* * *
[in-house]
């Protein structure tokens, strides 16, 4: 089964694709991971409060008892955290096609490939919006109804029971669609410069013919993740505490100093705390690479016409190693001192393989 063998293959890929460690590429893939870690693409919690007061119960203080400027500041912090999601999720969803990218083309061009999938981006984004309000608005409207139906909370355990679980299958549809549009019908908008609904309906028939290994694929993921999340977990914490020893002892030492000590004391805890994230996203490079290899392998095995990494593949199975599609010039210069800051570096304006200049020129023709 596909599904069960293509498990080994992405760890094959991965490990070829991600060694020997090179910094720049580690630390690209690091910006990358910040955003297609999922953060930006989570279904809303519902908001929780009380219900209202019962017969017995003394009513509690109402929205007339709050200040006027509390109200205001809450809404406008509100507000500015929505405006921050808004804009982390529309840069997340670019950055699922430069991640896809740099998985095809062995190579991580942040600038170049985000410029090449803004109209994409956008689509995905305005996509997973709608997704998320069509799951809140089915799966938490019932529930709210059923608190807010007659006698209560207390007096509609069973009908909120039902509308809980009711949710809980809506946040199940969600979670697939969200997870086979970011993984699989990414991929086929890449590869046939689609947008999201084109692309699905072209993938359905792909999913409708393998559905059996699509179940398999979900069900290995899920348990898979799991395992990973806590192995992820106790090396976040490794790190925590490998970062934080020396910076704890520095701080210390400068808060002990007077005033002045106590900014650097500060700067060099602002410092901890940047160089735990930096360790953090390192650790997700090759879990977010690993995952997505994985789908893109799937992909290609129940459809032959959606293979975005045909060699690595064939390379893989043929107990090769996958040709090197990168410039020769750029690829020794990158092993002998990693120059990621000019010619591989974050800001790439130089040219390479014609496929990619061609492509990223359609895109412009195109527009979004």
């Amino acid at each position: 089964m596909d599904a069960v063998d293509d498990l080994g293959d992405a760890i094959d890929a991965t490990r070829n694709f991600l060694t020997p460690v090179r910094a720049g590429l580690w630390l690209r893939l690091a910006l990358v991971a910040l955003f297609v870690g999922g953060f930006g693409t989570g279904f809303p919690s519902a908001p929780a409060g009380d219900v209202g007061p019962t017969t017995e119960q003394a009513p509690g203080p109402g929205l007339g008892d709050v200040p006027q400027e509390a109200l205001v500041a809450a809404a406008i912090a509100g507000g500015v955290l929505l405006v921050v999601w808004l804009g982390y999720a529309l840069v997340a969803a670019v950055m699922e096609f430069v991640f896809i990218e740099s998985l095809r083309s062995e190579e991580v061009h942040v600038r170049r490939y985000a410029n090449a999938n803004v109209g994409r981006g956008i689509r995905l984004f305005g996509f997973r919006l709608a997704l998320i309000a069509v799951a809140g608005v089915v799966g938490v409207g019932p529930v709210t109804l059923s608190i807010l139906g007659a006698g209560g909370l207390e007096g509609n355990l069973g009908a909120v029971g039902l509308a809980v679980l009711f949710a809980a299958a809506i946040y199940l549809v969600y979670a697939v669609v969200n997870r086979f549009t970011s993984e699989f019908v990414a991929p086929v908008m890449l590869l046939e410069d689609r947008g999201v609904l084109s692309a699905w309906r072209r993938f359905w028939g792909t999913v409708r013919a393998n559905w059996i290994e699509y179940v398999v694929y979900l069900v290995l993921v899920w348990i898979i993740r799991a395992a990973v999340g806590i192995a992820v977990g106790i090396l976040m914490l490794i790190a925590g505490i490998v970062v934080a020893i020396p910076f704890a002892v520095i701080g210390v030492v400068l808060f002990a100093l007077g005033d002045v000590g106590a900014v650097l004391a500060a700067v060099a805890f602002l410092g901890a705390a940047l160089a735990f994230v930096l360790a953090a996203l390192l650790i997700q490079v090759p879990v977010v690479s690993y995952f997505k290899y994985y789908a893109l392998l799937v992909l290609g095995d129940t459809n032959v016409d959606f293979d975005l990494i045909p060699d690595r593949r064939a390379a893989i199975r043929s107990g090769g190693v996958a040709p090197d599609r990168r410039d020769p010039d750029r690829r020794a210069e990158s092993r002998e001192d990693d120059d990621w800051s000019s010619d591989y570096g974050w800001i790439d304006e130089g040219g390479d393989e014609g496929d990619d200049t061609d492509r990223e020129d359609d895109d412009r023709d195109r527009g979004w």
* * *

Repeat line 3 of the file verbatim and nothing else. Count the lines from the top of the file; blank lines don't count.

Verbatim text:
């Amino acid at each position: 089964m596909d599904a069960v063998d293509d498990l080994g293959d992405a760890i094959d890929a991965t490990r070829n694709f991600l060694t020997p460690v090179r910094a720049g590429l580690w630390l690209r893939l690091a910006l990358v991971a910040l955003f297609v870690g999922g953060f930006g693409t989570g279904f809303p919690s519902a908001p929780a409060g009380d219900v209202g007061p019962t017969t017995e119960q003394a009513p509690g203080p109402g929205l007339g008892d709050v200040p006027q400027e509390a109200l205001v500041a809450a809404a406008i912090a509100g507000g500015v955290l929505l405006v921050v999601w808004l804009g982390y999720a529309l840069v997340a969803a670019v950055m699922e096609f430069v991640f896809i990218e740099s998985l095809r083309s062995e190579e991580v061009h942040v600038r170049r490939y985000a410029n090449a999938n803004v109209g994409r981006g956008i689509r995905l984004f305005g996509f997973r919006l709608a997704l998320i309000a069509v799951a809140g608005v089915v799966g938490v409207g019932p529930v709210t109804l059923s608190i807010l139906g007659a006698g209560g909370l207390e007096g509609n355990l069973g009908a909120v029971g039902l509308a809980v679980l009711f949710a809980a299958a809506i946040y199940l549809v969600y979670a697939v669609v969200n997870r086979f549009t970011s993984e699989f019908v990414a991929p086929v908008m890449l590869l046939e410069d689609r947008g999201v609904l084109s692309a699905w309906r072209r993938f359905w028939g792909t999913v409708r013919a393998n559905w059996i290994e699509y179940v398999v694929y979900l069900v290995l993921v899920w348990i898979i993740r799991a395992a990973v999340g806590i192995a992820v977990g106790i090396l976040m914490l490794i790190a925590g505490i490998v970062v934080a020893i020396p910076f704890a002892v520095i701080g210390v030492v400068l808060f002990a100093l007077g005033d002045v000590g106590a900014v650097l004391a500060a700067v060099a805890f602002l410092g901890a705390a940047l160089a735990f994230v930096l360790a953090a996203l390192l650790i997700q490079v090759p879990v977010v690479s690993y995952f997505k290899y994985y789908a893109l392998l799937v992909l290609g095995d129940t459809n032959v016409d959606f293979d975005l990494i045909p060699d690595r593949r064939a390379a893989i199975r043929s107990g090769g190693v996958a040709p090197d599609r990168r410039d020769p010039d750029r690829r020794a210069e990158s092993r002998e001192d990693d120059d990621w800051s000019s010619d591989y570096g974050w800001i790439d304006e130089g040219g390479d393989e014609g496929d990619d200049t061609d492509r990223e020129d359609d895109d412009r023709d195109r527009g979004w």